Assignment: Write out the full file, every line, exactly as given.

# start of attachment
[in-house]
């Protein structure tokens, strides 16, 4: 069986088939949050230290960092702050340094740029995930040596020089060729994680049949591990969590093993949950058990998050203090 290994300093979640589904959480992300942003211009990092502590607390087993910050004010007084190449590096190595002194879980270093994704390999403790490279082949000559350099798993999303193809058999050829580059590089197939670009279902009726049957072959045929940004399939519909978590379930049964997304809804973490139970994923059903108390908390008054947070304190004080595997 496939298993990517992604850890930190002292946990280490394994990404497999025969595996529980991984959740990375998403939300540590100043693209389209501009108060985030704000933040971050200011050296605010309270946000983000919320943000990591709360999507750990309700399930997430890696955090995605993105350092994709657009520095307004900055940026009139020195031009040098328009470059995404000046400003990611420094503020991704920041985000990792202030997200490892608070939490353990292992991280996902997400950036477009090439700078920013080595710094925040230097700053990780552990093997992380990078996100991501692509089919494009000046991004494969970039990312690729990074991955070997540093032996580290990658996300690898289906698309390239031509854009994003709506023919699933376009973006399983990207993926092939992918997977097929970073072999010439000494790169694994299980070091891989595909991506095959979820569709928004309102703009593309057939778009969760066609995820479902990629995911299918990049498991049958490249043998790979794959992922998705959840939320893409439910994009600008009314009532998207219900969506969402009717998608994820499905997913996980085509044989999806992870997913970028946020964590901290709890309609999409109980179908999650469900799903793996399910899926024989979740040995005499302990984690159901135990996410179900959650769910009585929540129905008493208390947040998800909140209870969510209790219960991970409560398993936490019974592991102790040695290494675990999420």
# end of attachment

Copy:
[in-house]
């Protein structure tokens, strides 16, 4: 069986088939949050230290960092702050340094740029995930040596020089060729994680049949591990969590093993949950058990998050203090 290994300093979640589904959480992300942003211009990092502590607390087993910050004010007084190449590096190595002194879980270093994704390999403790490279082949000559350099798993999303193809058999050829580059590089197939670009279902009726049957072959045929940004399939519909978590379930049964997304809804973490139970994923059903108390908390008054947070304190004080595997 496939298993990517992604850890930190002292946990280490394994990404497999025969595996529980991984959740990375998403939300540590100043693209389209501009108060985030704000933040971050200011050296605010309270946000983000919320943000990591709360999507750990309700399930997430890696955090995605993105350092994709657009520095307004900055940026009139020195031009040098328009470059995404000046400003990611420094503020991704920041985000990792202030997200490892608070939490353990292992991280996902997400950036477009090439700078920013080595710094925040230097700053990780552990093997992380990078996100991501692509089919494009000046991004494969970039990312690729990074991955070997540093032996580290990658996300690898289906698309390239031509854009994003709506023919699933376009973006399983990207993926092939992918997977097929970073072999010439000494790169694994299980070091891989595909991506095959979820569709928004309102703009593309057939778009969760066609995820479902990629995911299918990049498991049958490249043998790979794959992922998705959840939320893409439910994009600008009314009532998207219900969506969402009717998608994820499905997913996980085509044989999806992870997913970028946020964590901290709890309609999409109980179908999650469900799903793996399910899926024989979740040995005499302990984690159901135990996410179900959650769910009585929540129905008493208390947040998800909140209870969510209790219960991970409560398993936490019974592991102790040695290494675990999420």